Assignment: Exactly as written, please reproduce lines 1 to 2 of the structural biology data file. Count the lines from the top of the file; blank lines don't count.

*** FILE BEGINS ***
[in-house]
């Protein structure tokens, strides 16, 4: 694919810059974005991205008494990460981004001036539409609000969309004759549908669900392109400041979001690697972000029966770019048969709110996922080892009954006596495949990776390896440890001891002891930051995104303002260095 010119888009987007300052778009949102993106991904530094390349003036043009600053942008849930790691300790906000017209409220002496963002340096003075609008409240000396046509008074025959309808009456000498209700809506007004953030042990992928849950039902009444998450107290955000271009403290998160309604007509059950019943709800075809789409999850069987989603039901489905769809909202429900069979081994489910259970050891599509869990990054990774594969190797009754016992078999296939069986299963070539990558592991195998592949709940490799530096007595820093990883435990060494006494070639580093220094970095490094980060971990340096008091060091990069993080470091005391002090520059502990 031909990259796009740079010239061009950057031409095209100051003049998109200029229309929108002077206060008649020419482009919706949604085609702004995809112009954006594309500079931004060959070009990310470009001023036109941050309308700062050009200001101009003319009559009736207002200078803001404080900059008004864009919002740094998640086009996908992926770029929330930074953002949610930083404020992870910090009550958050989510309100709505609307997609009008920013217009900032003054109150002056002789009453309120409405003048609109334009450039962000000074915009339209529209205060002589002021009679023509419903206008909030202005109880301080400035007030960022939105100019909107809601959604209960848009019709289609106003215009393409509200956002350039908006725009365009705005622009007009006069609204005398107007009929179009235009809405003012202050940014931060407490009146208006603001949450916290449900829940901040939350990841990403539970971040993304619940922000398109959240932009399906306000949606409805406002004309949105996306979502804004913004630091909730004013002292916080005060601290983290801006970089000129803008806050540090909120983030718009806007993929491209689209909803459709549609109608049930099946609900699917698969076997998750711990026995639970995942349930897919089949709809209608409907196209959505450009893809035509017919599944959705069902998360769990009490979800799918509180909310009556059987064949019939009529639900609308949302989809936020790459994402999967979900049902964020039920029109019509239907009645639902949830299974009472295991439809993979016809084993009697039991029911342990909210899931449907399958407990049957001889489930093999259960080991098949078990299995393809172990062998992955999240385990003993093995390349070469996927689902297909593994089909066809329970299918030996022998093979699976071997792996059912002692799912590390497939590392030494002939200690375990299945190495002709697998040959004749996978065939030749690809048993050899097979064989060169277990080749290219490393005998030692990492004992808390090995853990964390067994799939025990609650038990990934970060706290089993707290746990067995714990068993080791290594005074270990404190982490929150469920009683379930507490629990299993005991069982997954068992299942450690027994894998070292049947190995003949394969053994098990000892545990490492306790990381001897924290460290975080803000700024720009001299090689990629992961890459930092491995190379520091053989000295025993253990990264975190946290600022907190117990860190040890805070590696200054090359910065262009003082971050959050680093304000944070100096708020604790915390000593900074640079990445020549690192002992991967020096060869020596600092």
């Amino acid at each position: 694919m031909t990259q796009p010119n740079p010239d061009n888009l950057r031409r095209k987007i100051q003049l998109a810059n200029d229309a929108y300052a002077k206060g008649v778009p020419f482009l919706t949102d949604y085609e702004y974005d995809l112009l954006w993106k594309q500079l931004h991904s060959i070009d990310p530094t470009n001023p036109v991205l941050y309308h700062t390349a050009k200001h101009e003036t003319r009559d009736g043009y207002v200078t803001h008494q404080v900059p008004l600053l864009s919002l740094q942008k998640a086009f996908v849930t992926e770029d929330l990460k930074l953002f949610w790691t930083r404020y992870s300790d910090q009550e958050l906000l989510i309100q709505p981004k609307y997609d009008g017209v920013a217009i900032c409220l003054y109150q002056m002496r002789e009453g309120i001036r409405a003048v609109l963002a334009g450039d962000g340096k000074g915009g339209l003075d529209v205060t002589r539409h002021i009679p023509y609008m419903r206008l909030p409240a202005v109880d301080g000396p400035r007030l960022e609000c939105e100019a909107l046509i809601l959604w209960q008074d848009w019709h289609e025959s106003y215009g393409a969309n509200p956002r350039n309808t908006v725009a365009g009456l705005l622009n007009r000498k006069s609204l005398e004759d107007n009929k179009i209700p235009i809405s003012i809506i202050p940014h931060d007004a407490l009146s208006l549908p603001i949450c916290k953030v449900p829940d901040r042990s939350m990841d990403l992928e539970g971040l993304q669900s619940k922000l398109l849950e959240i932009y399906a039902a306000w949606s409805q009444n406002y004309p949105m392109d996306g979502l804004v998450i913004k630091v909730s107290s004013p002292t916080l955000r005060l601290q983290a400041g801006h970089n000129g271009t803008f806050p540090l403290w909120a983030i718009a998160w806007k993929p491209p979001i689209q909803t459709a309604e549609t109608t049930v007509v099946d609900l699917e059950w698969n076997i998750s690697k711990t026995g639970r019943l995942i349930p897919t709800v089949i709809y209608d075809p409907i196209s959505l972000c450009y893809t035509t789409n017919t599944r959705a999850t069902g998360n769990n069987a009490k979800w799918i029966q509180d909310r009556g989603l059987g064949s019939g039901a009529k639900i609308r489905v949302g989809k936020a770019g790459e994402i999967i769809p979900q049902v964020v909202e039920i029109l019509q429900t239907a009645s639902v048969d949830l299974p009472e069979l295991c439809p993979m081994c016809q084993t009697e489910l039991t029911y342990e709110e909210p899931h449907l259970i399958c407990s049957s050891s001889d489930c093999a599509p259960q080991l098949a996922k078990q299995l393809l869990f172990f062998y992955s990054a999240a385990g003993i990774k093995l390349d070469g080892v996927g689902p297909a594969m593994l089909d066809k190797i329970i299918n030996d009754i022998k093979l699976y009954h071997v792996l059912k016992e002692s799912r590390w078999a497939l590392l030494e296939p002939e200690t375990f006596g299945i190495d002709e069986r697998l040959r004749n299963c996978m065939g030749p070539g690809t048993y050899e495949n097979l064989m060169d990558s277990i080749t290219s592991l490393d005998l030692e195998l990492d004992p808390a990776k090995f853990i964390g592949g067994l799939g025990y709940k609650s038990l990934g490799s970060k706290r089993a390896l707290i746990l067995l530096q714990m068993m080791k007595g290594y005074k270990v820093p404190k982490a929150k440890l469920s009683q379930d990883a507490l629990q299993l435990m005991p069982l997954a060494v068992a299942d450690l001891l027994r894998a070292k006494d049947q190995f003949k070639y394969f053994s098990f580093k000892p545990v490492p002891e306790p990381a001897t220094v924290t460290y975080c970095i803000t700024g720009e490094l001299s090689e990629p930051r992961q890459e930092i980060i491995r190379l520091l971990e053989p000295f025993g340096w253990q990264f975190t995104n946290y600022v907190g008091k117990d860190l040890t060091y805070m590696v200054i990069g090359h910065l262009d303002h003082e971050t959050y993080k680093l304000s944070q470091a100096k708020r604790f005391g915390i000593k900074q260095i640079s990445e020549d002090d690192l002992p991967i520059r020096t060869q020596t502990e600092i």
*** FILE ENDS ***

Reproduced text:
[in-house]
């Protein structure tokens, strides 16, 4: 694919810059974005991205008494990460981004001036539409609000969309004759549908669900392109400041979001690697972000029966770019048969709110996922080892009954006596495949990776390896440890001891002891930051995104303002260095 010119888009987007300052778009949102993106991904530094390349003036043009600053942008849930790691300790906000017209409220002496963002340096003075609008409240000396046509008074025959309808009456000498209700809506007004953030042990992928849950039902009444998450107290955000271009403290998160309604007509059950019943709800075809789409999850069987989603039901489905769809909202429900069979081994489910259970050891599509869990990054990774594969190797009754016992078999296939069986299963070539990558592991195998592949709940490799530096007595820093990883435990060494006494070639580093220094970095490094980060971990340096008091060091990069993080470091005391002090520059502990 031909990259796009740079010239061009950057031409095209100051003049998109200029229309929108002077206060008649020419482009919706949604085609702004995809112009954006594309500079931004060959070009990310470009001023036109941050309308700062050009200001101009003319009559009736207002200078803001404080900059008004864009919002740094998640086009996908992926770029929330930074953002949610930083404020992870910090009550958050989510309100709505609307997609009008920013217009900032003054109150002056002789009453309120409405003048609109334009450039962000000074915009339209529209205060002589002021009679023509419903206008909030202005109880301080400035007030960022939105100019909107809601959604209960848009019709289609106003215009393409509200956002350039908006725009365009705005622009007009006069609204005398107007009929179009235009809405003012202050940014931060407490009146208006603001949450916290449900829940901040939350990841990403539970971040993304619940922000398109959240932009399906306000949606409805406002004309949105996306979502804004913004630091909730004013002292916080005060601290983290801006970089000129803008806050540090909120983030718009806007993929491209689209909803459709549609109608049930099946609900699917698969076997998750711990026995639970995942349930897919089949709809209608409907196209959505450009893809035509017919599944959705069902998360769990009490979800799918509180909310009556059987064949019939009529639900609308949302989809936020790459994402999967979900049902964020039920029109019509239907009645639902949830299974009472295991439809993979016809084993009697039991029911342990909210899931449907399958407990049957001889489930093999259960080991098949078990299995393809172990062998992955999240385990003993093995390349070469996927689902297909593994089909066809329970299918030996022998093979699976071997792996059912002692799912590390497939590392030494002939200690375990299945190495002709697998040959004749996978065939030749690809048993050899097979064989060169277990080749290219490393005998030692990492004992808390090995853990964390067994799939025990609650038990990934970060706290089993707290746990067995714990068993080791290594005074270990404190982490929150469920009683379930507490629990299993005991069982997954068992299942450690027994894998070292049947190995003949394969053994098990000892545990490492306790990381001897924290460290975080803000700024720009001299090689990629992961890459930092491995190379520091053989000295025993253990990264975190946290600022907190117990860190040890805070590696200054090359910065262009003082971050959050680093304000944070100096708020604790915390000593900074640079990445020549690192002992991967020096060869020596600092």